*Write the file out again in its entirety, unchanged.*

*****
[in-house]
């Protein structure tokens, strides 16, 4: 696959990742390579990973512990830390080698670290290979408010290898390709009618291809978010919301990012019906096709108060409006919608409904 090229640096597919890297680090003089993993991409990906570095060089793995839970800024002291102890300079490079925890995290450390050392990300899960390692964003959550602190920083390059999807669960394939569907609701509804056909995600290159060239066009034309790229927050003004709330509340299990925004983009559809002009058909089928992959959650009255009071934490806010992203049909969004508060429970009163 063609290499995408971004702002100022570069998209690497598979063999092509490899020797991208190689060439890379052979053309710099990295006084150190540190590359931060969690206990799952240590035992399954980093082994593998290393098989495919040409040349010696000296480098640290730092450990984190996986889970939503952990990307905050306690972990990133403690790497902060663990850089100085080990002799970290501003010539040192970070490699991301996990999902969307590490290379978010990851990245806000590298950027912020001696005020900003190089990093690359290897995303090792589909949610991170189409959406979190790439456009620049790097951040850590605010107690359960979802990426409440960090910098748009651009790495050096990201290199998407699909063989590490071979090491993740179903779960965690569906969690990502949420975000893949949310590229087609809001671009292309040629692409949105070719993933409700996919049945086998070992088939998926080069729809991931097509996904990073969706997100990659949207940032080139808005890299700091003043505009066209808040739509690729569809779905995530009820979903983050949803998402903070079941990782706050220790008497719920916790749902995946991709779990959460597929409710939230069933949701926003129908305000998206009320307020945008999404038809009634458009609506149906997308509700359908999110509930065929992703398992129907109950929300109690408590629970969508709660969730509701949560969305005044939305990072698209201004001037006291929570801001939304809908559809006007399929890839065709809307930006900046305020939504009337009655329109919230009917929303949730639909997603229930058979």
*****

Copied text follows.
[in-house]
């Protein structure tokens, strides 16, 4: 696959990742390579990973512990830390080698670290290979408010290898390709009618291809978010919301990012019906096709108060409006919608409904 090229640096597919890297680090003089993993991409990906570095060089793995839970800024002291102890300079490079925890995290450390050392990300899960390692964003959550602190920083390059999807669960394939569907609701509804056909995600290159060239066009034309790229927050003004709330509340299990925004983009559809002009058909089928992959959650009255009071934490806010992203049909969004508060429970009163 063609290499995408971004702002100022570069998209690497598979063999092509490899020797991208190689060439890379052979053309710099990295006084150190540190590359931060969690206990799952240590035992399954980093082994593998290393098989495919040409040349010696000296480098640290730092450990984190996986889970939503952990990307905050306690972990990133403690790497902060663990850089100085080990002799970290501003010539040192970070490699991301996990999902969307590490290379978010990851990245806000590298950027912020001696005020900003190089990093690359290897995303090792589909949610991170189409959406979190790439456009620049790097951040850590605010107690359960979802990426409440960090910098748009651009790495050096990201290199998407699909063989590490071979090491993740179903779960965690569906969690990502949420975000893949949310590229087609809001671009292309040629692409949105070719993933409700996919049945086998070992088939998926080069729809991931097509996904990073969706997100990659949207940032080139808005890299700091003043505009066209808040739509690729569809779905995530009820979903983050949803998402903070079941990782706050220790008497719920916790749902995946991709779990959460597929409710939230069933949701926003129908305000998206009320307020945008999404038809009634458009609506149906997308509700359908999110509930065929992703398992129907109950929300109690408590629970969508709660969730509701949560969305005044939305990072698209201004001037006291929570801001939304809908559809006007399929890839065709809307930006900046305020939504009337009655329109919230009917929303949730639909997603229930058979």